by Jeff Tieman, CEO, Vermont Association of Hospitals & Health Systems Most of my recent columns have been about COVID, which makes sense given it has been such a dominant feature of our lives for two plus years now.
Today, I write about another deeply concerning, but really important, issue: the Green Mountain Care Board and its role in our health care system.
There is no other state that regulates hospitals as completely as the GMCB does in Vermont. Accountability and oversight matter, so effective regulation can protect consumers and health care providers.
Unfortunately, our regulator has lost its connection to reality and reason.
Why such a bold statement? Because in the third year of a pandemic that has upended our lives and our health care system, with hospitals struggling against a staffing and capacity crisis, the GMCB has introduced the idea of moving or subtracting hospital beds.
That’s right. They hired consultants who concluded that we have too many hospital beds in Vermont. And then talked about that strange conclusion publicly as we face another COVID surge and intensifying personnel shortage like nothing we’ve ever seen.
For perspective, our hospitals collectively have fewer beds per capita than most other states in the nation. And right now, as I draft this column, there are 10 ICU beds available in the entire state when we still don’t know the worst Omicron will bring in terms of hospitalization.
GMCB members are quick to say they do not intend to actually carry out the capacity recommendations. But then they spend hours and hours of taxpayer-funded time voicing interest in the controversial ideas.
Just last week, the GMCB featured in its public meeting four consultants to opine for over three hours on Vermont’s hospital system. It was a wild ride: one consultant questioned whether there is really a workforce shortage (which is offensive and outrageous). Another criticized our reform efforts with scant evidence, and a third used decades-old data to make blurry points about today’s hospital capacity.
I am usually a glass half full kind of guy, and it is difficult to shake my optimism. In Vermont especially, I know we can create positive change by working together. Just look at what we have done with our COVID response and with health reform—a work in progress, but also solid steps in the right direction:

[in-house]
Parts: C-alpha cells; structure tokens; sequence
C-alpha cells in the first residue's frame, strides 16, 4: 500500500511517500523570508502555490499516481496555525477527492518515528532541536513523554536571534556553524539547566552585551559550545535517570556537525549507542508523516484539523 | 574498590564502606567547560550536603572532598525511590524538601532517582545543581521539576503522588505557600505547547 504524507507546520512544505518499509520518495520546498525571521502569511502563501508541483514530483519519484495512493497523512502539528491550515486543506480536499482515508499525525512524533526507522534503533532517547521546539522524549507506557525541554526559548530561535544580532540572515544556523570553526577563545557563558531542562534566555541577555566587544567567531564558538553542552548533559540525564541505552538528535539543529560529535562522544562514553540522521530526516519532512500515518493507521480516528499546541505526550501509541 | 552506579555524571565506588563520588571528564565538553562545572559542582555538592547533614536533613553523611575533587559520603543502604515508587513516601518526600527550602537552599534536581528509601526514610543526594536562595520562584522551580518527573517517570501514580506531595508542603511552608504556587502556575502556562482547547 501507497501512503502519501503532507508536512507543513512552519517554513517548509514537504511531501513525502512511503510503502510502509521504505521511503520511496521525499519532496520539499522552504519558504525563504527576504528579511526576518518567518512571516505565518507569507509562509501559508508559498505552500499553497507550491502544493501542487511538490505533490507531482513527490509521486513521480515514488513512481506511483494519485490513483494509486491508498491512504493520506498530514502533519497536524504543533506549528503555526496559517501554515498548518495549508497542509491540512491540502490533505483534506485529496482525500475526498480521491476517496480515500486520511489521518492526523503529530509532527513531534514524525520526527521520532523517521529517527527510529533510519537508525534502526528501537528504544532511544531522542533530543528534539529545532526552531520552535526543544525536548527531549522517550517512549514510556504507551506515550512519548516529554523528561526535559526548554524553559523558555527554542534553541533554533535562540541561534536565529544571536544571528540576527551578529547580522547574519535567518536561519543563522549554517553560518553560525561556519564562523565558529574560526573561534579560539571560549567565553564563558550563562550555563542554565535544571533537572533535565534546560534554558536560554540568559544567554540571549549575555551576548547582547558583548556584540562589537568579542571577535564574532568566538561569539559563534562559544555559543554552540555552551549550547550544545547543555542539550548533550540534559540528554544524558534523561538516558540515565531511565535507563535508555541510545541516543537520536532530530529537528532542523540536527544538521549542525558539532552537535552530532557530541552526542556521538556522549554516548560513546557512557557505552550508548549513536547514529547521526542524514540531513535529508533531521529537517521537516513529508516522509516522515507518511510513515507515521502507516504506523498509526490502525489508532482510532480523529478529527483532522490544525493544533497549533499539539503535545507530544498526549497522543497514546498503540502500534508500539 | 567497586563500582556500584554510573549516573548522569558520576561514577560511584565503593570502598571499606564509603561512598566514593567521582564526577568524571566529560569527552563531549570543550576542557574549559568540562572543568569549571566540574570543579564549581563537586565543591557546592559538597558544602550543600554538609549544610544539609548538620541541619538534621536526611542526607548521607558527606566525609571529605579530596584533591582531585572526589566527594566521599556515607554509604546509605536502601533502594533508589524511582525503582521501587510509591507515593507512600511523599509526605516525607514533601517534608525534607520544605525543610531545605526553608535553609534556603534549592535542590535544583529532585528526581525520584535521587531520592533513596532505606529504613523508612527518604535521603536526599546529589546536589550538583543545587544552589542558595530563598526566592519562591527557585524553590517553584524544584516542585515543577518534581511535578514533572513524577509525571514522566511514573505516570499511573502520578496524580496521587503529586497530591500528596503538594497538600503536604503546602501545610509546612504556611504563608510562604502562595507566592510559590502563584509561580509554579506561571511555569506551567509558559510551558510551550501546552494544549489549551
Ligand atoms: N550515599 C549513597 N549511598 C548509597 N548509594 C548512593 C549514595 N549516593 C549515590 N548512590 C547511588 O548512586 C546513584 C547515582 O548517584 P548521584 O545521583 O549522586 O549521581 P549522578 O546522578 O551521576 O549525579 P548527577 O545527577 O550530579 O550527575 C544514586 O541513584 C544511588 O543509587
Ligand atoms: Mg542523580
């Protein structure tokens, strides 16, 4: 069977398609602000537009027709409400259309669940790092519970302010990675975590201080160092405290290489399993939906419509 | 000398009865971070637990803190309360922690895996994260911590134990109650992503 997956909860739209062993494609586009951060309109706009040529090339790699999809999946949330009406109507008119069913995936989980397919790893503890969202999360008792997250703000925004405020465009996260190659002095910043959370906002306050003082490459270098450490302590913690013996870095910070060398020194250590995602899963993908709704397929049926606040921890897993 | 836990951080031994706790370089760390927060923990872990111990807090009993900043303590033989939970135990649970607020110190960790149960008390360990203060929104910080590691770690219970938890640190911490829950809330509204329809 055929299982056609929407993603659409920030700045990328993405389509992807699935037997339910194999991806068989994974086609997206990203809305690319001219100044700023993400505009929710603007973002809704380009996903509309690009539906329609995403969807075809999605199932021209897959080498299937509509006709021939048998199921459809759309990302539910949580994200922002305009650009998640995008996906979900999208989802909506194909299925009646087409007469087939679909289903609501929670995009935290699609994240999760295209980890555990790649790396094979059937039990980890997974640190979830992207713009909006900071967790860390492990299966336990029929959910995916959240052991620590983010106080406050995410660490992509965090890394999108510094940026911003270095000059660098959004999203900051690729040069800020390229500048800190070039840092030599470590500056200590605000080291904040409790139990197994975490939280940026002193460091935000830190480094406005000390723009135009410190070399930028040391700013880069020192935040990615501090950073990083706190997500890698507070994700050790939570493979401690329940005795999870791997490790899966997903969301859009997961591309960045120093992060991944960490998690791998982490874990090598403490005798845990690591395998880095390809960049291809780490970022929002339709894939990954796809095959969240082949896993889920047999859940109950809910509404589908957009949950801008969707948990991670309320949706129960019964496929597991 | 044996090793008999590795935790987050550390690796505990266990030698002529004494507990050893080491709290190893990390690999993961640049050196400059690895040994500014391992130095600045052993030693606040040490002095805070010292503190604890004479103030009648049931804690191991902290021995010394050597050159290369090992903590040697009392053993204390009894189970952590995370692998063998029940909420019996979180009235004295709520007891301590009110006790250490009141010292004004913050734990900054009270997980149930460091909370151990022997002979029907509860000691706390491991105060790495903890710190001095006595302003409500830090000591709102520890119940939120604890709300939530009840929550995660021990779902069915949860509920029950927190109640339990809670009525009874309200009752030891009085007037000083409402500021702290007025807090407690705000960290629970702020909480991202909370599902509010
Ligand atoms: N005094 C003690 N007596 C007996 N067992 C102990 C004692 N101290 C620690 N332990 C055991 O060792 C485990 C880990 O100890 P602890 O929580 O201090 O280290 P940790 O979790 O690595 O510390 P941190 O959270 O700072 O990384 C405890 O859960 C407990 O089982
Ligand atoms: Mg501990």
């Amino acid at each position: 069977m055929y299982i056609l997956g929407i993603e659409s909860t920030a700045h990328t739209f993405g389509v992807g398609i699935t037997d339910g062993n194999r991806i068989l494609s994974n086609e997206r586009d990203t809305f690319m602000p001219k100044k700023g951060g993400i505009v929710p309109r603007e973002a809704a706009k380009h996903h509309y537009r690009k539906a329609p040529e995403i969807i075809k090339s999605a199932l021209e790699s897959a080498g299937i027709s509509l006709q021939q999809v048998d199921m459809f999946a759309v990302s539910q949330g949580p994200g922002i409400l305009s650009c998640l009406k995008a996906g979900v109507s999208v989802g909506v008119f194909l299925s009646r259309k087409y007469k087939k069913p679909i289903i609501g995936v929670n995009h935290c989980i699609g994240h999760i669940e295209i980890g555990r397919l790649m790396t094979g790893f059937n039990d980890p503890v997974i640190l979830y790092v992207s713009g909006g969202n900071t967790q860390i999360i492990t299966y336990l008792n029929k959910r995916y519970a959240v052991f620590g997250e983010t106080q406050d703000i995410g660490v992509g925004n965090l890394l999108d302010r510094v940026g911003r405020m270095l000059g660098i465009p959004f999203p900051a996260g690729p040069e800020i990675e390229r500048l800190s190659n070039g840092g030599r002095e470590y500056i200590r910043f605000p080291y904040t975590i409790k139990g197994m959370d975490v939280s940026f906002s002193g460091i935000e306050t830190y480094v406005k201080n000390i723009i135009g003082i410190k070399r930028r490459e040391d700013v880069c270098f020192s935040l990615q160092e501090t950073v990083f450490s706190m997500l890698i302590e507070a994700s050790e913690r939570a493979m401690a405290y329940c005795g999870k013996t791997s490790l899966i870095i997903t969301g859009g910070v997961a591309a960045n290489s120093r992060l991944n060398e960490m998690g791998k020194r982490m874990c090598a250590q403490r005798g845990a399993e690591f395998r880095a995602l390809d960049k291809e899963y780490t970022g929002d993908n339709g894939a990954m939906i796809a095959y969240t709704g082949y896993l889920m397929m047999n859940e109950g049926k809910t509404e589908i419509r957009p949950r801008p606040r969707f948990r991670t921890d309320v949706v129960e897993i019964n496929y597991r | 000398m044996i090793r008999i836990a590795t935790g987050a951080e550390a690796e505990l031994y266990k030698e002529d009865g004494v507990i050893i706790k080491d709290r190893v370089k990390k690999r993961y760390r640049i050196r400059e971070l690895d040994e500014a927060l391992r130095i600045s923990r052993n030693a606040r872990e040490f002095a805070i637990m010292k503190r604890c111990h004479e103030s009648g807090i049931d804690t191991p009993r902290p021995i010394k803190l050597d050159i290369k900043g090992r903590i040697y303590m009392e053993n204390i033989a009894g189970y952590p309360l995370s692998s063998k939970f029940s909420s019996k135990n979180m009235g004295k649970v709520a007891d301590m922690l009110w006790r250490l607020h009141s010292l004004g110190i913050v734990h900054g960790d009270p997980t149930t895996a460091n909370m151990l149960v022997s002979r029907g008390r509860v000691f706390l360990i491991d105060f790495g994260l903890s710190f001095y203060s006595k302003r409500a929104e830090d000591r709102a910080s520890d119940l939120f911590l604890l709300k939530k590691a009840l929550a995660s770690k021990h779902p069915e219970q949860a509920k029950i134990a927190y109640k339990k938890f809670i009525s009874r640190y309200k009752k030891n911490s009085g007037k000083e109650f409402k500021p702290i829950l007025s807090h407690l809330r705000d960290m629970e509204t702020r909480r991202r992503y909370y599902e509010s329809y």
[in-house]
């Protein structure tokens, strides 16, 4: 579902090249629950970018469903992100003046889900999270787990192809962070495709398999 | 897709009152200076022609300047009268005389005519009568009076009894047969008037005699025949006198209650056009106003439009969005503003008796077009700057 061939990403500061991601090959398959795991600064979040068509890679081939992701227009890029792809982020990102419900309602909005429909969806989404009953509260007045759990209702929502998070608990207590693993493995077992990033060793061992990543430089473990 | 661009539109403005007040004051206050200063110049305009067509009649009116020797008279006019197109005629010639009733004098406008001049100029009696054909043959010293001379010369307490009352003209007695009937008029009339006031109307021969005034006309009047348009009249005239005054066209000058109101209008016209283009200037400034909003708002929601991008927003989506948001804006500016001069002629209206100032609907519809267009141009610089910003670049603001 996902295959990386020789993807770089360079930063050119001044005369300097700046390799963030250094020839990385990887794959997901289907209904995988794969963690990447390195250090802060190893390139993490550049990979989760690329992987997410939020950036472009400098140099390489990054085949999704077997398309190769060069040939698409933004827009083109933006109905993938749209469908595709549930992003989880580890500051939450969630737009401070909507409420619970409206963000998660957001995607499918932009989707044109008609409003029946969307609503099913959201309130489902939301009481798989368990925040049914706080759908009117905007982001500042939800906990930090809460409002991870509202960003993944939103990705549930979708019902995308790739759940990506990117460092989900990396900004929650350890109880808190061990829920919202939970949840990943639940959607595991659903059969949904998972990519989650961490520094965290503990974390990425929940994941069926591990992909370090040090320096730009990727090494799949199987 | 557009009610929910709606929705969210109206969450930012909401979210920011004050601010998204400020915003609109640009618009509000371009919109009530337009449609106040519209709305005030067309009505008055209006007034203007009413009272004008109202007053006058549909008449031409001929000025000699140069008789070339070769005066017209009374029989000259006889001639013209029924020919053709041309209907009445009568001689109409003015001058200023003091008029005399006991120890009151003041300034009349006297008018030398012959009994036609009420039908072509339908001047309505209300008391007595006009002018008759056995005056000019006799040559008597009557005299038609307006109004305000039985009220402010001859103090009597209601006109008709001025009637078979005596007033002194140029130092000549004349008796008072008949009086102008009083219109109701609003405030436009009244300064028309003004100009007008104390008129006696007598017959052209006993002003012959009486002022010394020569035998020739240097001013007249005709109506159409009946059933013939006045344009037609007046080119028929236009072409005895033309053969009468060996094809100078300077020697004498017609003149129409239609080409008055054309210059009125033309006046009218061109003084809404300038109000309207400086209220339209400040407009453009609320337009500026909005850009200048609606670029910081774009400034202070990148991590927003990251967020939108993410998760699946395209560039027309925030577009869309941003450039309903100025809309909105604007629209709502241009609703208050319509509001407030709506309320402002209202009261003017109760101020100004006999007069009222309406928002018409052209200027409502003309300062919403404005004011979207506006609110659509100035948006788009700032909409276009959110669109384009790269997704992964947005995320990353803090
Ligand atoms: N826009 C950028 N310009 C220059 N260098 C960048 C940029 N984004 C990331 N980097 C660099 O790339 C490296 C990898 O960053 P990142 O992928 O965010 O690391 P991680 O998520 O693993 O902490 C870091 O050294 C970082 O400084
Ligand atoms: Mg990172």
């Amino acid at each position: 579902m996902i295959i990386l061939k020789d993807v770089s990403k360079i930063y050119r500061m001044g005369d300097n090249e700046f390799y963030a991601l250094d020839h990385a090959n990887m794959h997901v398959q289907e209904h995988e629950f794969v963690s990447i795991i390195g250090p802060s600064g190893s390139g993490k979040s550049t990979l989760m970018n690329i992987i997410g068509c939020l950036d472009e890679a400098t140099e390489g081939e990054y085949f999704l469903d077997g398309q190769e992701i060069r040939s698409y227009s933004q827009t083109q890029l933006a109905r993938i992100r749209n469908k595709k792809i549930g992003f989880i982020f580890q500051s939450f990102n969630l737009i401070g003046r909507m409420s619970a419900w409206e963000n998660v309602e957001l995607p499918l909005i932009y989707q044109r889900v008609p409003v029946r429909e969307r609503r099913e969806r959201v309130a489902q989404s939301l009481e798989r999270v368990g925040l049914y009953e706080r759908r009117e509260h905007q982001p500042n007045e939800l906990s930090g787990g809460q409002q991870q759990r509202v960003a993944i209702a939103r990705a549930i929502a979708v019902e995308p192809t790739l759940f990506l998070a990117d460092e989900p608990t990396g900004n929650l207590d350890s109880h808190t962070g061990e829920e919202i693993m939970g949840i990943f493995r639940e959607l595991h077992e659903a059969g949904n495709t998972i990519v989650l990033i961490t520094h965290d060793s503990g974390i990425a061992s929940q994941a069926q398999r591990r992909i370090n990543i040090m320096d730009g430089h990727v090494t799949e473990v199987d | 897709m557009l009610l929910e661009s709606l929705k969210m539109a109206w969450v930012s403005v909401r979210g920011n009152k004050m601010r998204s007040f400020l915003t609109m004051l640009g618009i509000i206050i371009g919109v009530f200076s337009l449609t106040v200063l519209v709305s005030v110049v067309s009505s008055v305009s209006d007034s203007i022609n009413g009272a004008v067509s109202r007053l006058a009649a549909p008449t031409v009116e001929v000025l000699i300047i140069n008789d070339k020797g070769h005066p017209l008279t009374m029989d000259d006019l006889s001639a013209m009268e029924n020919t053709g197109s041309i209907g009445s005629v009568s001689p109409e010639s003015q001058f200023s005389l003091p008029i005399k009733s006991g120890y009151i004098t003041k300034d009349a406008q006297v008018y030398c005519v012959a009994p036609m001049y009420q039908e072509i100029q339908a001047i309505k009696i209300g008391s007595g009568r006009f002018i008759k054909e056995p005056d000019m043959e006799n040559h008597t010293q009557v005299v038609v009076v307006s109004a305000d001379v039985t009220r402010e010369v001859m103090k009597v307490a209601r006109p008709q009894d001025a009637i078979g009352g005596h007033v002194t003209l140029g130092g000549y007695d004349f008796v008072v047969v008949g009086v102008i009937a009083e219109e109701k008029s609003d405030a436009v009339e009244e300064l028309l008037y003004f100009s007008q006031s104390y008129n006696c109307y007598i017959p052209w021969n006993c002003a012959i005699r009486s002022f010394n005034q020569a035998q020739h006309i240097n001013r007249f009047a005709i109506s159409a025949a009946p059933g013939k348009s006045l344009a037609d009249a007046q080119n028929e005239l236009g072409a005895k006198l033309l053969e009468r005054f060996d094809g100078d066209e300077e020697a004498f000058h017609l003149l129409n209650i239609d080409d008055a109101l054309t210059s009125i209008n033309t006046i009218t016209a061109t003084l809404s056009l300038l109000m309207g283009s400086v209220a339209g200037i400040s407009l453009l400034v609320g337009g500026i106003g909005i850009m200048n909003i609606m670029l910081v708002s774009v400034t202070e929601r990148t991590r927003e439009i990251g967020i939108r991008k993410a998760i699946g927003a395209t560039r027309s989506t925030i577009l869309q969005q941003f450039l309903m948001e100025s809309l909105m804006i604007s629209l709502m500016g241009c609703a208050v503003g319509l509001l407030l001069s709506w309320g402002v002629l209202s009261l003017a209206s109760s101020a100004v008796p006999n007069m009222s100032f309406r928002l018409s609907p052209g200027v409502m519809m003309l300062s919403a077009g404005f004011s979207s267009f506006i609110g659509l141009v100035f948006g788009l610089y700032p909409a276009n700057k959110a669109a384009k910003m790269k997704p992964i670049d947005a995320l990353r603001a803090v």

Nearly every hospital and more than 5,000 total health care providers now participate in the effort to keep people healthy and prevent painful and costly medical interventions later
The federal government recently said our reform work shows spending reductions and declines in hospital stays and re-admissions
In the past three years, hospitals have invested $80 million to focus on outcomes and quality.
So, when I hear regulators disregarding this progress and instead dreaming up ways to move critical beds around and force Vermonters to travel much further for their care, possibly even out of state, I lose my optimism. In fact, I get worried and frightened.
If changes to our health care capacity take place, it should be through a process led by patients, communities and health care providers, not regulators and bureaucrats.
In Vermont we make the most progress working together; we have proven that time and again. It is one of the many reasons I call Vermont home.
As the next few crucial months unfold, I hope to write about the real issues facing our health care system and what we are doing together to address them so that we can recover from the pandemic and make care better and more affordable for Vermonters.
VAHHS and hospitals stand ready to do that.
Vermont Association of Hospitals & Health Systems VAHHS